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Application of Mycorrhiza and Soil from a Permaculture System Improved Phosphorus Acquisition in Naranjilla

Symanczik, Sarah and Gisler, Michelle and Thonar, Cécile and Schlaeppi, Klaus and Van der Heijden, Marcel and Kahmen, Ansgar and Boller, Thomas and Mäder, Paul. (2017) Application of Mycorrhiza and Soil from a Permaculture System Improved Phosphorus Acquisition in Naranjilla. Frontiers in Plant Science, 8. p. 1263.

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Official URL: http://edoc.unibas.ch/55817/

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Abstract

Naranjilla (Solanum quitoense) is a perennial shrub plant mainly cultivated in Ecuador, Colombia, and Central America where it represents an important cash crop. Current cultivation practices not only cause deforestation and large-scale soil degradation but also make plants highly susceptible to pests and diseases. The use of arbuscular mycorrhizal fungi (AMF) can offer a possibility to overcome these problems. AMF can act beneficially in various ways, for example by improving plant nutrition and growth, water relations, soil structure and stability and protection against biotic and abiotic stresses. In this study, the impact of AMF inoculation on growth and nutrition parameters of naranjilla has been assessed. For inoculation three European reference AMF strains (Rhizoglomus irregulare, Claroideoglomus claroideum, and Cetraspora helvetica) and soils originating from three differently managed naranjilla plantations in Ecuador (conventional, organic, and permaculture) have been used. This allowed for a comparison of the performance of exotic AMF strains (reference strains) versus native consortia contained in the three soils used as inocula. To study fungal communities present in the three soils, trap cultures have been established using naranjilla as host plant. The community structures of AMF and other fungi inhabiting the roots of trap cultured naranjilla were assessed using next generation sequencing (NGS) methods. The growth response experiment has shown that two of the three reference AMF strains, a mixture of the three and soil from a permaculture site led to significantly better acquisition of phosphorus (up to 104%) compared to uninoculated controls. These results suggest that the use of AMF strains and local soils as inoculants represent a valid approach to improve nutrient uptake efficiency of naranjilla and consequently to reduce inputs of mineral fertilizers in the cultivation process. Improved phosphorus acquisition after inoculation with permaculture soil might have been caused by a higher abundance of AMF and the presence of Piriformospora indica as revealed by NGS. A higher frequency of AMF and enhanced root colonization rates in the trap cultures supplemented with permaculture soil highlight the importance of diverse agricultural systems for soil quality and crop production.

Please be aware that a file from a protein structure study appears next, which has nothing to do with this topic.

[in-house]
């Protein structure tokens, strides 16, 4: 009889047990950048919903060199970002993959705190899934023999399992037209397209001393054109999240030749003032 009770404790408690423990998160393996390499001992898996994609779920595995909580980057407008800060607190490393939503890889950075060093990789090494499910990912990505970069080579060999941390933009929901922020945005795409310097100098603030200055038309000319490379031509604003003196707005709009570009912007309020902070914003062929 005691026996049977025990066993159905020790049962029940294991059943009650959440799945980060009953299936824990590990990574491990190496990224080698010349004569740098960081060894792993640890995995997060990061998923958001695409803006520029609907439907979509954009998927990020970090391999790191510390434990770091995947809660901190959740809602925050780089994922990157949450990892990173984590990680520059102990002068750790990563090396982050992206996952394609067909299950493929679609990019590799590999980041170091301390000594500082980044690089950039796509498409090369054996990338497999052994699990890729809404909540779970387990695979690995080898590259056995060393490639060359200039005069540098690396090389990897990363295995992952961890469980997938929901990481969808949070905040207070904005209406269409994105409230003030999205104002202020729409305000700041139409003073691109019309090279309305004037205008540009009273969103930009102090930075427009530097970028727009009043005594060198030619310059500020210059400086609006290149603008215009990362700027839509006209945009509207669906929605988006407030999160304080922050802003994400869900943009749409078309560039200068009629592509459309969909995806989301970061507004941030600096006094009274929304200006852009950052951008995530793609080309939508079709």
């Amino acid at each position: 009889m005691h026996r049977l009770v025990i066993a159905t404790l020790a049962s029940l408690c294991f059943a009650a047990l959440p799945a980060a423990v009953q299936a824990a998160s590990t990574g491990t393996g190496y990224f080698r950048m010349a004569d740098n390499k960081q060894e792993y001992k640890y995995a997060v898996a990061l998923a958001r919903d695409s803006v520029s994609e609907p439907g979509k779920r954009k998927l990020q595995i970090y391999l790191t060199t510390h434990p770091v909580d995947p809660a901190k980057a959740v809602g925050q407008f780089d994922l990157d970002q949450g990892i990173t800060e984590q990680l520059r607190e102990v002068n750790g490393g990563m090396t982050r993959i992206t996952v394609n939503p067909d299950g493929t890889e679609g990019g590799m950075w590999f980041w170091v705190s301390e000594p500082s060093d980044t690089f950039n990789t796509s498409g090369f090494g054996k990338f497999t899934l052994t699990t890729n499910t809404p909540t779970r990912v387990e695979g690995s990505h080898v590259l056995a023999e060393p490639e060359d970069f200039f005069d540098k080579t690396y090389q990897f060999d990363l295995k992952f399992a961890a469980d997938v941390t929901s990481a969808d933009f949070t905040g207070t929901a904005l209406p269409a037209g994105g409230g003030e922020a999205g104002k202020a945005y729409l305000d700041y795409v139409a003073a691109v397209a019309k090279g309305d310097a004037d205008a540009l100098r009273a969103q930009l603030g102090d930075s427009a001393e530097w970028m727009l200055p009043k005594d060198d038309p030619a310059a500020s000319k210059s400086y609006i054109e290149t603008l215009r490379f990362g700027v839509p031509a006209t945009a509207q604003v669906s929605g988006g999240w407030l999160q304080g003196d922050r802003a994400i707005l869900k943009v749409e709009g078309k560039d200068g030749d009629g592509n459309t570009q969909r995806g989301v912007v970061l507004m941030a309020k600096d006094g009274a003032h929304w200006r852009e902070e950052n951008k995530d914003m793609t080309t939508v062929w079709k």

Faculties and Departments:05 Faculty of Science > Departement Umweltwissenschaften > Botanik > Pflanzenphysiologie Pathogenabwehr (Boller)
UniBasel Contributors:Boller, Thomas and Kahmen, Ansgar and Gisler, Michelle
Item Type:Article, refereed
Article Subtype:Research Article
Publisher:Frontiers Media
ISSN:1664-462X
Note:Publication type according to Uni Basel Research Database: Journal article
Identification Number:
Last Modified:03 Oct 2017 09:41
Deposited On:03 Oct 2017 09:41

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